Searchin'

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For other uses, see Searchin' (disambiguation).
"Searchin'"
Searchin' by the Coasters on Atco Records
Single by The Coasters
from the album The Coasters
A-side "Young Blood"
Released March 1957
Recorded February 15, 1957
Genre Rock And Roll
Length 2:36
Label Atco Records 45-6087
Writer(s) Jerry Leiber and Mike Stoller
Producer(s) Jerry Leiber and Mike Stoller
The Coasters singles chronology
"One Kiss Led to Another"
(1956)
"Searchin'"
(1957)
"Idol with the Golden Head"
(1957)

"Searchin'" is a song written by Jerry Leiber and Mike Stoller specifically for The Coasters.[1] It was released as a single on Atco Records in March 1957, and topped the Rhythm and Blues Chart for twelve weeks. It reached #3 on the national pop singles chart.[2]

Although the Coasters had previously done well on the R&B charts, it was "Searchin'" (along with "Young Blood" on the flip side) that sparked the group's rock and roll fame.

Singer/songwriter Paul McCartney chose "Searchin'" as one of his Desert Island Discs in 1982. McCartney performed the song with The Beatles during their audition for Decca Records on 1 January 1962.[3]

The song is featured in the 1999 Warner Bros. animated movie, The Iron Giant, the musical revue Smokey Joe's Cafe, and the 1999 biographical film October Sky.

The song[edit]

The lyrics, written by Leiber, use vernacular phrasing. The plot revolves around the singer's determination to find his love wherever she may be, even if he must resort to detective work. The song's notable gimmick was in citing specific law-enforcement figures from popular culture, such as Sherlock Holmes, Charlie Chan, Joe Friday, Sam Spade, Boston Blackie, Bulldog Drummond, and the Northwest Mounted Police (The Mounties).[1] The vocals of the Coasters' lead singer Billy Guy are raw and insistent. Driving the song is a pounding piano rhythm of two bass notes alternating on every second beat.[4]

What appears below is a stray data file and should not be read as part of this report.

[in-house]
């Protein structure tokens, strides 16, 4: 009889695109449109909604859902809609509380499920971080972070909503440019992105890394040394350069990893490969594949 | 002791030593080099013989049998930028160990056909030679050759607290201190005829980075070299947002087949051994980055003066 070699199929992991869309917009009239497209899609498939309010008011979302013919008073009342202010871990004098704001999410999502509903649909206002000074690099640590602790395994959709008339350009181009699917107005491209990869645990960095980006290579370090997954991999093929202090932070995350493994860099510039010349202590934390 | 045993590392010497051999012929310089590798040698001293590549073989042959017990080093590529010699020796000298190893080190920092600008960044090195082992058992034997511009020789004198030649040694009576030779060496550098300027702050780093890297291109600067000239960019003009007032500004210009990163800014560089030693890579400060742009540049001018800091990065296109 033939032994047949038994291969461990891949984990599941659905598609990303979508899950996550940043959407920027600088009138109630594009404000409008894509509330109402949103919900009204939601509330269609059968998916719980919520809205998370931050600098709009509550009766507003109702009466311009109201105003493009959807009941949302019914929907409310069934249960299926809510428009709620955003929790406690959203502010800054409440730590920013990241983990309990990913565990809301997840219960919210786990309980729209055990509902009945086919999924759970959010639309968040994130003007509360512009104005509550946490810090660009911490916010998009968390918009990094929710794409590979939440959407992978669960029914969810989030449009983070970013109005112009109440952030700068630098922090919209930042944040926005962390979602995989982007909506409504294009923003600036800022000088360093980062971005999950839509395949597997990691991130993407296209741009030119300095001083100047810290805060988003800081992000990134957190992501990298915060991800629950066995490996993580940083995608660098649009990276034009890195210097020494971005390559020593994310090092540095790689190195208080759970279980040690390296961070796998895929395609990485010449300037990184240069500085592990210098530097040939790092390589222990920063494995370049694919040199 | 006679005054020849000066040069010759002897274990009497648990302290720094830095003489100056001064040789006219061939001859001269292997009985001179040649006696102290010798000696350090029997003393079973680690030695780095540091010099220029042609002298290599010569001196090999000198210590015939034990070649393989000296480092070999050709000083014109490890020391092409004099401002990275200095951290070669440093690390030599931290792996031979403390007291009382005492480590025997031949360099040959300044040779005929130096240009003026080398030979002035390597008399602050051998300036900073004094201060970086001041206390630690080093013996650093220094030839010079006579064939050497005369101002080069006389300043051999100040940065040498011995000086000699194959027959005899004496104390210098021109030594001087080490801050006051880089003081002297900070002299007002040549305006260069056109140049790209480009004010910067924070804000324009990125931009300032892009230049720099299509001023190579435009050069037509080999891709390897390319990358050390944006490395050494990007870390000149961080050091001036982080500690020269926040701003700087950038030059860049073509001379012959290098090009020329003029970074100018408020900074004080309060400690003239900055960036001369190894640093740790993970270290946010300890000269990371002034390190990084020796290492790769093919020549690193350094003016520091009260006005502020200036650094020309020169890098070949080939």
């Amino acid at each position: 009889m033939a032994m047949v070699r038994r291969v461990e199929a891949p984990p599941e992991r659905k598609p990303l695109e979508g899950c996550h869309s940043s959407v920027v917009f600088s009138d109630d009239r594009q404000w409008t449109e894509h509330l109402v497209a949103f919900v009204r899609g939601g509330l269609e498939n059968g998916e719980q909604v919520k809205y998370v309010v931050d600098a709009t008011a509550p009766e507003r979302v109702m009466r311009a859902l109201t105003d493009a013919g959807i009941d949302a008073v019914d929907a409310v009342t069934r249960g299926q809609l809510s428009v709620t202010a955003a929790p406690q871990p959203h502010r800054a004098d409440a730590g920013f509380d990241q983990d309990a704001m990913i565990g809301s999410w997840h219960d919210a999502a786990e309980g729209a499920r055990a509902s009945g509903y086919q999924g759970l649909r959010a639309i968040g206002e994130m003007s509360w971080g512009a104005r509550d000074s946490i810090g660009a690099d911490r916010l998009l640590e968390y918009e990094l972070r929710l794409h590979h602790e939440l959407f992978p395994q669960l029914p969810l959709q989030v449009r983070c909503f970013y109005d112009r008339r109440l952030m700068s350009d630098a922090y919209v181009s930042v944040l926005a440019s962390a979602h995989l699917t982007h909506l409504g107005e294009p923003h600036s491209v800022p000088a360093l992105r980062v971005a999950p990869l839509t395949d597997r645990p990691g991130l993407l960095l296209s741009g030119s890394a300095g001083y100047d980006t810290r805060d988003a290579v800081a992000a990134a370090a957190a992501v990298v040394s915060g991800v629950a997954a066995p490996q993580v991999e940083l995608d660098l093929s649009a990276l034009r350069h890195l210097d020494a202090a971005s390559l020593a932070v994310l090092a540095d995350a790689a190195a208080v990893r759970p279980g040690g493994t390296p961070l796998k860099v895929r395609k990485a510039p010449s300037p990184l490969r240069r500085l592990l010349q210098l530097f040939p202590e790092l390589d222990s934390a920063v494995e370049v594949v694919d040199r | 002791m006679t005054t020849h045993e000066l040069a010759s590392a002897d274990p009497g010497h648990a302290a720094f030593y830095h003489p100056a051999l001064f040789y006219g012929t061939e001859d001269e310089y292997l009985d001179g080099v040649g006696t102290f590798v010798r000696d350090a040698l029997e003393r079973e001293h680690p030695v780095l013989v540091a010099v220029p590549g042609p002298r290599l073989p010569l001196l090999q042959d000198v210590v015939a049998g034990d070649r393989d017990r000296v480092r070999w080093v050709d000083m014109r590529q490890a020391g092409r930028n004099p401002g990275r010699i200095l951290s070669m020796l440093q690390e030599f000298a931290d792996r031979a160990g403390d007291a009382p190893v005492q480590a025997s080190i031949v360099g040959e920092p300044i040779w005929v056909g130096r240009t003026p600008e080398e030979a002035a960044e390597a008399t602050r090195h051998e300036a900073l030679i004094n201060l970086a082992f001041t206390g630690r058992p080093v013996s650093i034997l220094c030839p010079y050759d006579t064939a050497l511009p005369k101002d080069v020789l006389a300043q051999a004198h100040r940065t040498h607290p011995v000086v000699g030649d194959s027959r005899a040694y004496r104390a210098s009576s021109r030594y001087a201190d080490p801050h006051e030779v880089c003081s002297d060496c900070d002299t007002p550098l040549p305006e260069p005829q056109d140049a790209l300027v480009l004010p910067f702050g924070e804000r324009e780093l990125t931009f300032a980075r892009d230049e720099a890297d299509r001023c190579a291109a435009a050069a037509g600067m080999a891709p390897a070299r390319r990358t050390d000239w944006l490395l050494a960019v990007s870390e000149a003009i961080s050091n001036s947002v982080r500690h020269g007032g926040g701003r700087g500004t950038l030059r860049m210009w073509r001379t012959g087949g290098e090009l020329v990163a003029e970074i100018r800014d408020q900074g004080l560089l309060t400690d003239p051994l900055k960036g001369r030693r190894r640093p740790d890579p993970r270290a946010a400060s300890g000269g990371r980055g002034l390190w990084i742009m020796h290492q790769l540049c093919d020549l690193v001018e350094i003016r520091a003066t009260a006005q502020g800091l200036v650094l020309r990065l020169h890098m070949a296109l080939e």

The theme of the song is searching for love:

"Well, I'm searching"
"Yeah I'm gonna find her"

The refrain is simple variations of this phrase

"Gonna find her, yeah ah, gonna find her"[1]

The track was recorded in Los Angeles on 15 February 1957; the backing band comprised Gil Bernal (tenor sax), Mike Stoller (piano and arrangement), Barney Kessell (guitar), Ralph Harrison (bass), and Jesse Sailes (drums).[5]

Cover versions[edit]

The song has been covered by The Beatles, the Grateful Dead, The Hollies, The Kingsmen, Wanda Jackson, Billy Lee Riley, Neil Sedaka, and The Spencer Davis Group, among many others. Jim Croce included some of the lyrics in his version of "Chain Gang". The Muppets also covered it in the first season of The Muppet Show. Buck Owens and the Buckaroos sang it on Hee Haw (Season 6 Episode 17). A revised version by Cheech & Chong appears in the film Up in Smoke, in which the singer describes searching for marijuana, rather than a girl; the arrangement was also in a reggae style rather than the original R&B style.

References[edit]

  1. ^ a b c Gilliland, John (1969). "Show 13 - Big Rock Candy Mountain: Rock 'n' roll in the late fifties. [Part 3]" (audio). Pop Chronicles. Digital.library.unt.edu. 
  2. ^ "The Coasters - Charts and Awards". Allmusic. Retrieved 2006-11-07. 
  3. ^ The Beatles Bible: Searchin' Retrieved on 2008-08-31.
  4. ^ Gillett, Charlie (1996). The Rise of Rock and Roll ((2nd Ed.) ed.). New York, N.Y.: Da Capo Press. p. 73. ISBN 0-306-80683-5. 
  5. ^ Peter Grendysa and Robert Pruter, Atlantic Rhythm and Blues 1947-1974 booklet notes (CD edition), Atlantic Records, 1991

External links[edit]

Preceded by
"Young Blood" by The Coasters
Billboard R&B Best Sellers in Stores number-one single
June 10, 1957 – August 28, 1957
Succeeded by
"(Let Me Be Your) Teddy Bear" by Elvis Presley